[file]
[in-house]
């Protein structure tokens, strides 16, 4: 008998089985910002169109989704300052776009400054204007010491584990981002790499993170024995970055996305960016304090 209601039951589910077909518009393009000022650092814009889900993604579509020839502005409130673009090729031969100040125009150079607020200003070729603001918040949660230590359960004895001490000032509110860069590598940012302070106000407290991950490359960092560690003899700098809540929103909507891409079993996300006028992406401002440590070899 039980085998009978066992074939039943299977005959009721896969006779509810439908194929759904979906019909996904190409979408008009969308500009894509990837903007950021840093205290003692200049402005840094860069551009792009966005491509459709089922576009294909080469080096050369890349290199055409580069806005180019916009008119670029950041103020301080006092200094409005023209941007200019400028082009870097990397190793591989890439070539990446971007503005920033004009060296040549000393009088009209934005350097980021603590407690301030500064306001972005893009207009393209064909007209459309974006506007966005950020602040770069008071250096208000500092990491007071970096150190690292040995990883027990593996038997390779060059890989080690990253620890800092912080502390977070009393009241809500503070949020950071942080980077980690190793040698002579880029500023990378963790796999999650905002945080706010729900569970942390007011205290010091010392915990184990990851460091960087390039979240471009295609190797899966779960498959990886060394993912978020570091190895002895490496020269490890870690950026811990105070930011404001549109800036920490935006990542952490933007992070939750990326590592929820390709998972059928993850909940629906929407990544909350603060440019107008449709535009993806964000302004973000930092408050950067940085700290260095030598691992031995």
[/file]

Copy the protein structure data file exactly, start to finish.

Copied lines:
[in-house]
């Protein structure tokens, strides 16, 4: 008998089985910002169109989704300052776009400054204007010491584990981002790499993170024995970055996305960016304090 209601039951589910077909518009393009000022650092814009889900993604579509020839502005409130673009090729031969100040125009150079607020200003070729603001918040949660230590359960004895001490000032509110860069590598940012302070106000407290991950490359960092560690003899700098809540929103909507891409079993996300006028992406401002440590070899 039980085998009978066992074939039943299977005959009721896969006779509810439908194929759904979906019909996904190409979408008009969308500009894509990837903007950021840093205290003692200049402005840094860069551009792009966005491509459709089922576009294909080469080096050369890349290199055409580069806005180019916009008119670029950041103020301080006092200094409005023209941007200019400028082009870097990397190793591989890439070539990446971007503005920033004009060296040549000393009088009209934005350097980021603590407690301030500064306001972005893009207009393209064909007209459309974006506007966005950020602040770069008071250096208000500092990491007071970096150190690292040995990883027990593996038997390779060059890989080690990253620890800092912080502390977070009393009241809500503070949020950071942080980077980690190793040698002579880029500023990378963790796999999650905002945080706010729900569970942390007011205290010091010392915990184990990851460091960087390039979240471009295609190797899966779960498959990886060394993912978020570091190895002895490496020269490890870690950026811990105070930011404001549109800036920490935006990542952490933007992070939750990326590592929820390709998972059928993850909940629906929407990544909350603060440019107008449709535009993806964000302004973000930092408050950067940085700290260095030598691992031995």